New Mentoring Program Helps Guide Nurses Through Career Challenges
PITMAN, N.J., March 29, 2012 /PRNewswire/ — An alarming number of new nurses leave their job the first year. In fact, some exit not just the door, but the profession. Add to that a demanding career, a hectic work environment, and an ongoing U.S. nursing shortage, and you have many nurses feeling lost at sea.
One solution? A great mentor.
“Having a caring and experienced mentor makes all the difference in the world,” said Cynthia Nowicki Hnatiuk, EdD, RN, CAE, executive director of the Academy of Medical-Surgical Nurses (AMSN; www.amsn.org). “AMSN did the research, listened to nurses and concluded that mentoring is the single most effective way to help nurses learn a new role and increase their confidence.”
AMSN has launched a mentoring program with online resources available to all nurses in all specialties, including experienced nurses who may be changing jobs or settings. The program is designed to help nurses across the board – from developing strong relationships and becoming adept at every challenge thrown their way, to providing better patient care.
“AMSN wanted to give something valuable to the nursing community with this program,” Hnatiuk said. “We’re offering it as a service, on a complimentary basis, and we believe it is going to make a huge difference for nurses, facilities, and patients.”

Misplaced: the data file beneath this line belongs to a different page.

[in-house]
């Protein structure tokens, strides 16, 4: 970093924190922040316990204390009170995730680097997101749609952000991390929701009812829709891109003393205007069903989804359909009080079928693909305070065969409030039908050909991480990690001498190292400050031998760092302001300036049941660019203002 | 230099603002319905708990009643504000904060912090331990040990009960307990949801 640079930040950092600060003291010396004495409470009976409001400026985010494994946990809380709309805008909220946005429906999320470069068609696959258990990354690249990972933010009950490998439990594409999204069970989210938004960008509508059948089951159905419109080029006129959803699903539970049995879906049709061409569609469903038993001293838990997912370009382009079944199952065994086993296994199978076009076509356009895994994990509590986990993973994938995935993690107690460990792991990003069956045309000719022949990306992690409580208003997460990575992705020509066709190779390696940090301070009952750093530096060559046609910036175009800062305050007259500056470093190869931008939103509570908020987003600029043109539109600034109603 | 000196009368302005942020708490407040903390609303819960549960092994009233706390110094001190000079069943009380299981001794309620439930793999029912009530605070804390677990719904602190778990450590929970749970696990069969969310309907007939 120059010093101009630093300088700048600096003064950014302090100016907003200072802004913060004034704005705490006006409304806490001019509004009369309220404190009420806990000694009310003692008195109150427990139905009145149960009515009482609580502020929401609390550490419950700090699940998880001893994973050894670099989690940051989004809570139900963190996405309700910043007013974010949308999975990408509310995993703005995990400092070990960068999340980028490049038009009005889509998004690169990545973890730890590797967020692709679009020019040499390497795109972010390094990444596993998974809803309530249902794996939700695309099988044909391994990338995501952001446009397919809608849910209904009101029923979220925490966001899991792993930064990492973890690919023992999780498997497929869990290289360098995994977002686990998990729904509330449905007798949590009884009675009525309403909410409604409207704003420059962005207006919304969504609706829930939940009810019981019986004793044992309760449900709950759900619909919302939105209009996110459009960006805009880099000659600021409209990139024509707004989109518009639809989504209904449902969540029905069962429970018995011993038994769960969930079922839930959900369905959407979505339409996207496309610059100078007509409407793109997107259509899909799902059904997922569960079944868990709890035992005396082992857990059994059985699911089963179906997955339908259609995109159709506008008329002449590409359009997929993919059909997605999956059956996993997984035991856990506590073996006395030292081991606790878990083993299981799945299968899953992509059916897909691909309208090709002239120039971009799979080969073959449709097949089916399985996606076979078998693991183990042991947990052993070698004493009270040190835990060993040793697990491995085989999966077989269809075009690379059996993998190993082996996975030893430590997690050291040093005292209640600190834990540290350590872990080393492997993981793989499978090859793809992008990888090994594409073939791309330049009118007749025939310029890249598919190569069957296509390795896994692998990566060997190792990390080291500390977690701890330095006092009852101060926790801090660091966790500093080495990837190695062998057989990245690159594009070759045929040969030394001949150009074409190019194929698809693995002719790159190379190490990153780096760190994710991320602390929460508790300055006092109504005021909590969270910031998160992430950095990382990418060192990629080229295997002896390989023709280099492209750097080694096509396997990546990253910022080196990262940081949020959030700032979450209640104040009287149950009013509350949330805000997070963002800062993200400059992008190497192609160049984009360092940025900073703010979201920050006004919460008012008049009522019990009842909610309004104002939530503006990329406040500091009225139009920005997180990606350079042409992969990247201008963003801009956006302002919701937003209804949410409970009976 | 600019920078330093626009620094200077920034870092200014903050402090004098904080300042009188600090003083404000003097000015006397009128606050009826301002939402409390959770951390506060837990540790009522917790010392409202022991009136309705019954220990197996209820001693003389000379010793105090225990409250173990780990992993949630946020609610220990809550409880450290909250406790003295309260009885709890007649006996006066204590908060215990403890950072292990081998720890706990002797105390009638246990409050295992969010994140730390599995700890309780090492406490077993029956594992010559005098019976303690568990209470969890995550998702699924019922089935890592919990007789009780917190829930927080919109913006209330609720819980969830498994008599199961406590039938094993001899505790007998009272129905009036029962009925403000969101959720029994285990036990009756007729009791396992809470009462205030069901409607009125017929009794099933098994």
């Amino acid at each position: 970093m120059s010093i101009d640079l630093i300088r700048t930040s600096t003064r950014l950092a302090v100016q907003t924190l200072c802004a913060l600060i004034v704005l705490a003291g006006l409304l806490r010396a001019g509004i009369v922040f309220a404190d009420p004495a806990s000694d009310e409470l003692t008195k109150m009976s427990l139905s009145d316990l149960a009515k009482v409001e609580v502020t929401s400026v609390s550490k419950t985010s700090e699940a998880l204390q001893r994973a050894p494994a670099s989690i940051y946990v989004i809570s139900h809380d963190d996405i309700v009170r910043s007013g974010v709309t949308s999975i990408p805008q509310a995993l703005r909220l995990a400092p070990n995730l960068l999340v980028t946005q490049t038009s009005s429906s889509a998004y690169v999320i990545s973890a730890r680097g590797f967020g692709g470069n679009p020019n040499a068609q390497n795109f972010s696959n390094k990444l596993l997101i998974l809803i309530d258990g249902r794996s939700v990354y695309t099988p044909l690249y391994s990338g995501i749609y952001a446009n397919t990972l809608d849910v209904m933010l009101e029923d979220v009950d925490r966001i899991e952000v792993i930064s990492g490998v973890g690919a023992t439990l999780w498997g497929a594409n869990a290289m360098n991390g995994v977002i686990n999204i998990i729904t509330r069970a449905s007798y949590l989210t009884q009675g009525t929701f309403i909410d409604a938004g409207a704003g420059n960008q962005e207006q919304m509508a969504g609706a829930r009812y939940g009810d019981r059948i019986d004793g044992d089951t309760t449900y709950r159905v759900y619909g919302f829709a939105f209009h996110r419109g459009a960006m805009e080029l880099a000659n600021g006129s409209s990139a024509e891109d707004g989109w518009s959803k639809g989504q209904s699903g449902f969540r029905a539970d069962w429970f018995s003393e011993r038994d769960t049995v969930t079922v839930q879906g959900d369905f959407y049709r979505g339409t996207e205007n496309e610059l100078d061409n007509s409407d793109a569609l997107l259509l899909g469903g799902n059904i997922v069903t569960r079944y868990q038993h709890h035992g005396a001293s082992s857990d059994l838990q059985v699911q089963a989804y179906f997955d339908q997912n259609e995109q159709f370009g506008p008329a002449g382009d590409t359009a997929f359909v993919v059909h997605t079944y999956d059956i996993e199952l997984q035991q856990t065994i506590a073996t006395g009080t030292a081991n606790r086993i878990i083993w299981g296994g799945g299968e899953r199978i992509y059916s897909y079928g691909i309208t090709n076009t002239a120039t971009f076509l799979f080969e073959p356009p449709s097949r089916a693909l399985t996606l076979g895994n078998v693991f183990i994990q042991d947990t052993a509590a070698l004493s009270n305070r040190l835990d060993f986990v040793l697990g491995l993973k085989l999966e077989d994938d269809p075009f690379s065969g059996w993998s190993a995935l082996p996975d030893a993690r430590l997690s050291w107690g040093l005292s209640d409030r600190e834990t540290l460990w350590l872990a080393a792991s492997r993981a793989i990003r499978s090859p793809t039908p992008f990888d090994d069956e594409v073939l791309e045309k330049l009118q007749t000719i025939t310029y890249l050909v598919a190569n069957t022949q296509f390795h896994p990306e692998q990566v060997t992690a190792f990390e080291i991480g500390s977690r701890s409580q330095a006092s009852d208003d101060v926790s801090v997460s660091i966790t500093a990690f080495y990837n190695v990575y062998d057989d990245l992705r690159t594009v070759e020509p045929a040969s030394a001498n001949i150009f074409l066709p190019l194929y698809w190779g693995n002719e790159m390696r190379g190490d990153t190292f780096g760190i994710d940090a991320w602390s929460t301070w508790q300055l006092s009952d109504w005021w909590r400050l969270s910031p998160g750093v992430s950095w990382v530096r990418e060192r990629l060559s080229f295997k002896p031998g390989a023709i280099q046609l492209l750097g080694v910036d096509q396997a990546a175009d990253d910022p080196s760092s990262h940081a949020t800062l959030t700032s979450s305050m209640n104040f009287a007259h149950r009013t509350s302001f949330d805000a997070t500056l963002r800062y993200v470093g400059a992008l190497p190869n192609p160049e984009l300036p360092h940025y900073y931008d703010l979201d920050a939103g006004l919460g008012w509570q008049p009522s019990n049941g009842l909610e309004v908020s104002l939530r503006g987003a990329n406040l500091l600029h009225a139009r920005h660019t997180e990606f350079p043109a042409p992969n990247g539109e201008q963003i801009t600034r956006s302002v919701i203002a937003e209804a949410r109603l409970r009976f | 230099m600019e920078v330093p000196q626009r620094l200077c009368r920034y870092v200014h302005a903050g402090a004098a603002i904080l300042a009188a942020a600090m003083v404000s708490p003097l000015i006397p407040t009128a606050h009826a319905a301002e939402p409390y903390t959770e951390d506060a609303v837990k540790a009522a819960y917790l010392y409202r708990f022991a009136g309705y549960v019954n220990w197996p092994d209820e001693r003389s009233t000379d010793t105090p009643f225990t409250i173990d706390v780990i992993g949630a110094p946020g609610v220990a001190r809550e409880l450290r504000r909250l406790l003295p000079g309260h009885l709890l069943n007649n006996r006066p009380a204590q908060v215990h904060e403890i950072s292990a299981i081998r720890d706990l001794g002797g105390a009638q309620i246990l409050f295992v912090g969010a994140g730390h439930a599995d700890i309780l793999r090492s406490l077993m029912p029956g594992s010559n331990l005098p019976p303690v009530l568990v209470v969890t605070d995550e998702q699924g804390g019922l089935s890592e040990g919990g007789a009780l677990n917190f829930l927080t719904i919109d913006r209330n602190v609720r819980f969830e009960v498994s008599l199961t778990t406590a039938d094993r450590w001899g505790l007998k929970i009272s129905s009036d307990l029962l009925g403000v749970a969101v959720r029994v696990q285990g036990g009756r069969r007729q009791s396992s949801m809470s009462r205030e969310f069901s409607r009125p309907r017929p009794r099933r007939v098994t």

Noting the challenges nurses face today and seeing statistics ranging from 18% to nearly 40% for new nurses leaving their first job, AMSN leaders decided to act. They developed the mentoring program and debuted it online in February. The site includes a downloadable Mentor Guide, Mentee Guide, and Site Coordinator Guide (pdfs). Each component contains tools, management plans, evaluations, and details on the respective roles. There are also tips and surveys designed in a self-directed format. Along with the guides, the Web site has related resources and reading on mentoring.
According to Hnatiuk, AMSN initially developed a more structured mentoring program, Nurses Nurturing Nurses (N3), in 2002. The tools used in the N3 program were highly rated and are now provided in a self-directed, online format for individuals and facilities for use in customizing a mentoring program based on their own needs.
This release is available online at www.amsn.org/news.
SOURCE Academy of Medical-Surgical Nurses